MIT Center for Art, Science & Technology presents a symposium: “Seeing / Sounding / Sensing”‏

Soundwave of Alvin Lucier's Music on a Long Thin Wire (colored with Tauba Auerbach's CMY4) and Tomás Saraceno's 14 billions (working title), 2010. © Studio Tomas Saraceno. Design: Heidi Erickson, MIT.

Massachusetts Institute of Technology (MIT)
“Seeing / Sounding / Sensing”

September 26–27, 2014

Massachusetts Institute of Technology
77 Massachusetts Avenue
Cambridge, MA 02139

arts@mit.edu

arts.MIT.edu

The MIT Center for Art, Science & Technology (CAST) is pleased to announce its first biennial symposium, “Seeing / Sounding / Sensing.” Bringing together artists, philosophers, neuroscientists, and scholars in cross-disciplinary conversation, the symposium will take place at the Massachusetts Institute of Technology in Cambridge, Massachusetts, on September 26–27.

Art, science, and technology are ways of knowing and changing the world. These disciplines frequently draw from one another, yet their practitioners rarely have the opportunity for high-level intellectual and cultural exchange. “Seeing / Sounding / Sensing” is an intensive two-day event at MIT that invites creative artists to join with philosophers, cognitive neuroscientists, anthropologists, historians, and scholars from a range of disciplines in an open-ended discussion about knowledge production. The goal is to challenge each domain’s conventional certainty about “what is known,” “how we know it,” or “how we can know more,” and to stimulate new issues for possible cross-disciplinary scholarship in the future.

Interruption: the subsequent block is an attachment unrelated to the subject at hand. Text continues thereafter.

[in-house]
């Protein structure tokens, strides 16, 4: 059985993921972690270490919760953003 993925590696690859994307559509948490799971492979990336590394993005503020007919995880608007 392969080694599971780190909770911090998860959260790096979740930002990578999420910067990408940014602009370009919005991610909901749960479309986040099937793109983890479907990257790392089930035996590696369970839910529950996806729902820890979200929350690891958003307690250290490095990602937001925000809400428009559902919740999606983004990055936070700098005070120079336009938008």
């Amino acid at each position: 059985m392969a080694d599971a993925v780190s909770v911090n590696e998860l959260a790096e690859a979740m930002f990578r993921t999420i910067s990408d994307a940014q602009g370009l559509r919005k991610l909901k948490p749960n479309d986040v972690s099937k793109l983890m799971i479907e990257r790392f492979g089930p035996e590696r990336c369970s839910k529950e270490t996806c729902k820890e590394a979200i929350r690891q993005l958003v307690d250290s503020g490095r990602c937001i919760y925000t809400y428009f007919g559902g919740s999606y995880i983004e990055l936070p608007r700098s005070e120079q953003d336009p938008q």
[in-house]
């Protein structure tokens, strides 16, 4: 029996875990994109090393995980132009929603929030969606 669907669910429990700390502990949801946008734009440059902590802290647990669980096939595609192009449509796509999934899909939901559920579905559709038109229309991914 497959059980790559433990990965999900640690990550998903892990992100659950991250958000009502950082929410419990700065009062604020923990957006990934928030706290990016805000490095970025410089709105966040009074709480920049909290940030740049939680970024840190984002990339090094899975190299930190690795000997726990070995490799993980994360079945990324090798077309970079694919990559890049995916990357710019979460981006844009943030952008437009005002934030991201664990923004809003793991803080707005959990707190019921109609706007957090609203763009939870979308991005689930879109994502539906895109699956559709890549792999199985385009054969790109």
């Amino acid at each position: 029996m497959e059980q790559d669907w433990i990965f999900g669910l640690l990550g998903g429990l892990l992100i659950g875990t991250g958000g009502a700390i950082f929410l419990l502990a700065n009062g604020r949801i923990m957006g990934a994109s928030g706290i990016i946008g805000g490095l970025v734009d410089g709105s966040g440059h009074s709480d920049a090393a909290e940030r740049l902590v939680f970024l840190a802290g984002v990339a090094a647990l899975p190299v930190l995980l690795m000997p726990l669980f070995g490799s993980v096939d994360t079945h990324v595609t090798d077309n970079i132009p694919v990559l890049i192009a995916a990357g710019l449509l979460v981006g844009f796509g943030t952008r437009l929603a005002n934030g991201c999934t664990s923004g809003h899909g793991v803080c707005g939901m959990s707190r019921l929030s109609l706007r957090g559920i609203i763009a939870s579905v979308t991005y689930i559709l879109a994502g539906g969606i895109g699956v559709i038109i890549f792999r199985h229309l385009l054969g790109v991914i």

Bruno Latour, eminent philosopher, anthropologist and sociologist of science, will give the keynote address on Friday evening, September 26. Three panel sessions will feature artists Tauba Auerbach(“Seeing”), Alvin Lucier (“Sounding”) and Tomás Saraceno (“Sensing”). The event will culminate in a concert featuring Alvin Lucier’s iconic I am Sitting in a Room, along with works by Lucier performed byEvan Ziporyn, Faculty Director of CAST; and Kenan Sahin, Distinguished Professor of Music; and artist Arnold Dreyblatt.

Participants: Tauba Auerbach, Bevil Conway, Arnold Dreyblatt, Stefan Helmreich, Caroline Jones, David Kaiser, Brian Kane, Leila Kinney, Carrie Lambert-Beatty, Bruno Latour, Alvin Lucier, Josh McDermott, Mara Mills, Alva Noë, Tomaso Poggio, Alex Rehding, Tomás Saraceno, Natasha Schüll, Alma Steingart, Josh Tenenbaum, and Evan Ziporyn.

The complete program may be found here.
The symposium is open to the public and 50 USD tickets may be reserved here.

The MIT CAST symposium is funded by Philip S. Khoury, Associate Provost with responsibility for the arts; Deborah K. Fitzgerald, Kenan Sahin Dean of the School of Humanities, Arts, and Social Sciences; and Adèle Naudé Santos, Dean Emerita of the School of Architecture and Planning, with additional support from the Eugene McDermott Award in the Arts at MIT and the Council for the Arts at MIT.

Caroline Jones, Professor of the History of Art, Chair
Lore Harp McGovern, Honorary Chair
For more information: www.arts.mit.edu/cast-symposium.

MIT logo